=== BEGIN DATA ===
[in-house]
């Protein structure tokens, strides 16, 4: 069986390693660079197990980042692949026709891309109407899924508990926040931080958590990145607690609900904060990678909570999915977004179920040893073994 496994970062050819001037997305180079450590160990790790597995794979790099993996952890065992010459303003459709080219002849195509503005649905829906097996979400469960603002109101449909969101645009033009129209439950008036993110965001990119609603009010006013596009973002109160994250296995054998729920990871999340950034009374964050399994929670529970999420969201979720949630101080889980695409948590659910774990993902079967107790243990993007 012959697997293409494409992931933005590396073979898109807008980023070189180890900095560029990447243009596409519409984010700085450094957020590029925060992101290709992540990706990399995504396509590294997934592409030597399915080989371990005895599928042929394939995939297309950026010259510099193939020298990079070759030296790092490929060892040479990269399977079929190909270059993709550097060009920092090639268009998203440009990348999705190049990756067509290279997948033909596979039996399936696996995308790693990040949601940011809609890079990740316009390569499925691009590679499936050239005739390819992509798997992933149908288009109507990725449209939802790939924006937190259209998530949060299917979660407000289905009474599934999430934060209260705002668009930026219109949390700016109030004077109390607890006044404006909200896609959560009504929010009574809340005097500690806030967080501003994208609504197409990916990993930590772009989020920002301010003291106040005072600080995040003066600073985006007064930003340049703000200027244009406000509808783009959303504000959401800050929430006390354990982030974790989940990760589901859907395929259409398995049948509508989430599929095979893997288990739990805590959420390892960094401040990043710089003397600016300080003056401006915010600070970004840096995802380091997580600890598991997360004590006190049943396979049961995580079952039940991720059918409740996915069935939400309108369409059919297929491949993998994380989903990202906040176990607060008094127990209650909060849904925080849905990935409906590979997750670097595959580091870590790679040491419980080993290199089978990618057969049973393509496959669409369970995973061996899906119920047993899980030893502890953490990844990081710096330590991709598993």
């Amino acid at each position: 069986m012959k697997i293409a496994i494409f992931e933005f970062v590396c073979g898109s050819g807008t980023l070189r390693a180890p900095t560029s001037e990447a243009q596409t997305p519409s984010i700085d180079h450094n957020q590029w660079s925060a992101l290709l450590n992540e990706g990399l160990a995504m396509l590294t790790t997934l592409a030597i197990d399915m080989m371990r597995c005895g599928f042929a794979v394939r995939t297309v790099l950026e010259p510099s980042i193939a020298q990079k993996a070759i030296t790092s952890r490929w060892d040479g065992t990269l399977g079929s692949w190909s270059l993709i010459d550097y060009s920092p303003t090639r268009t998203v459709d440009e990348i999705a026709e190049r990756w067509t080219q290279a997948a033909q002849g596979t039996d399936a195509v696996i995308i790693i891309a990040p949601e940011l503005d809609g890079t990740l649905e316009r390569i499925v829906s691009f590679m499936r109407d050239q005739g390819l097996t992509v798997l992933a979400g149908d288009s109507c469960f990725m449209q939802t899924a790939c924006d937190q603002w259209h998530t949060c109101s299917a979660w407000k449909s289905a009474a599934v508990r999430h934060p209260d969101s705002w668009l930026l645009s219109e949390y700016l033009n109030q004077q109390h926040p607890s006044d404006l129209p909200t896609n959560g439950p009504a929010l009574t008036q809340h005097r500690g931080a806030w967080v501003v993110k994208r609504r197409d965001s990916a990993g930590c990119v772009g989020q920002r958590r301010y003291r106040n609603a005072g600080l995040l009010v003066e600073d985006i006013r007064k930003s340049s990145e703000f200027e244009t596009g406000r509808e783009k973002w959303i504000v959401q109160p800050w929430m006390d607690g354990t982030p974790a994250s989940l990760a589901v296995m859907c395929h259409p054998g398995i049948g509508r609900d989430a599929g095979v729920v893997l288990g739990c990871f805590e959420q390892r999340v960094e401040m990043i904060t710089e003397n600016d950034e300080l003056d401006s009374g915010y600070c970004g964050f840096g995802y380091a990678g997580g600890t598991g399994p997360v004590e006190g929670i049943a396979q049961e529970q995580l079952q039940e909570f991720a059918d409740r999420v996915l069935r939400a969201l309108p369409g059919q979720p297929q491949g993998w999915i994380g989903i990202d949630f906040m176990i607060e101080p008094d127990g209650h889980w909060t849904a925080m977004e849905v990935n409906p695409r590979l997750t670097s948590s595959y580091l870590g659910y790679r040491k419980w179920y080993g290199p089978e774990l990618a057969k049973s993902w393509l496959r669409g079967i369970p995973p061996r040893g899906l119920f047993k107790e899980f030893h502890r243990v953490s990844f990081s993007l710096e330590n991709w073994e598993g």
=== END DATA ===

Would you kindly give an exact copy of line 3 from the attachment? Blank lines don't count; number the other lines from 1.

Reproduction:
């Amino acid at each position: 069986m012959k697997i293409a496994i494409f992931e933005f970062v590396c073979g898109s050819g807008t980023l070189r390693a180890p900095t560029s001037e990447a243009q596409t997305p519409s984010i700085d180079h450094n957020q590029w660079s925060a992101l290709l450590n992540e990706g990399l160990a995504m396509l590294t790790t997934l592409a030597i197990d399915m080989m371990r597995c005895g599928f042929a794979v394939r995939t297309v790099l950026e010259p510099s980042i193939a020298q990079k993996a070759i030296t790092s952890r490929w060892d040479g065992t990269l399977g079929s692949w190909s270059l993709i010459d550097y060009s920092p303003t090639r268009t998203v459709d440009e990348i999705a026709e190049r990756w067509t080219q290279a997948a033909q002849g596979t039996d399936a195509v696996i995308i790693i891309a990040p949601e940011l503005d809609g890079t990740l649905e316009r390569i499925v829906s691009f590679m499936r109407d050239q005739g390819l097996t992509v798997l992933a979400g149908d288009s109507c469960f990725m449209q939802t899924a790939c924006d937190q603002w259209h998530t949060c109101s299917a979660w407000k449909s289905a009474a599934v508990r999430h934060p209260d969101s705002w668009l930026l645009s219109e949390y700016l033009n109030q004077q109390h926040p607890s006044d404006l129209p909200t896609n959560g439950p009504a929010l009574t008036q809340h005097r500690g931080a806030w967080v501003v993110k994208r609504r197409d965001s990916a990993g930590c990119v772009g989020q920002r958590r301010y003291r106040n609603a005072g600080l995040l009010v003066e600073d985006i006013r007064k930003s340049s990145e703000f200027e244009t596009g406000r509808e783009k973002w959303i504000v959401q109160p800050w929430m006390d607690g354990t982030p974790a994250s989940l990760a589901v296995m859907c395929h259409p054998g398995i049948g509508r609900d989430a599929g095979v729920v893997l288990g739990c990871f805590e959420q390892r999340v960094e401040m990043i904060t710089e003397n600016d950034e300080l003056d401006s009374g915010y600070c970004g964050f840096g995802y380091a990678g997580g600890t598991g399994p997360v004590e006190g929670i049943a396979q049961e529970q995580l079952q039940e909570f991720a059918d409740r999420v996915l069935r939400a969201l309108p369409g059919q979720p297929q491949g993998w999915i994380g989903i990202d949630f906040m176990i607060e101080p008094d127990g209650h889980w909060t849904a925080m977004e849905v990935n409906p695409r590979l997750t670097s948590s595959y580091l870590g659910y790679r040491k419980w179920y080993g290199p089978e774990l990618a057969k049973s993902w393509l496959r669409g079967i369970p995973p061996r040893g899906l119920f047993k107790e899980f030893h502890r243990v953490s990844f990081s993007l710096e330590n991709w073994e598993g």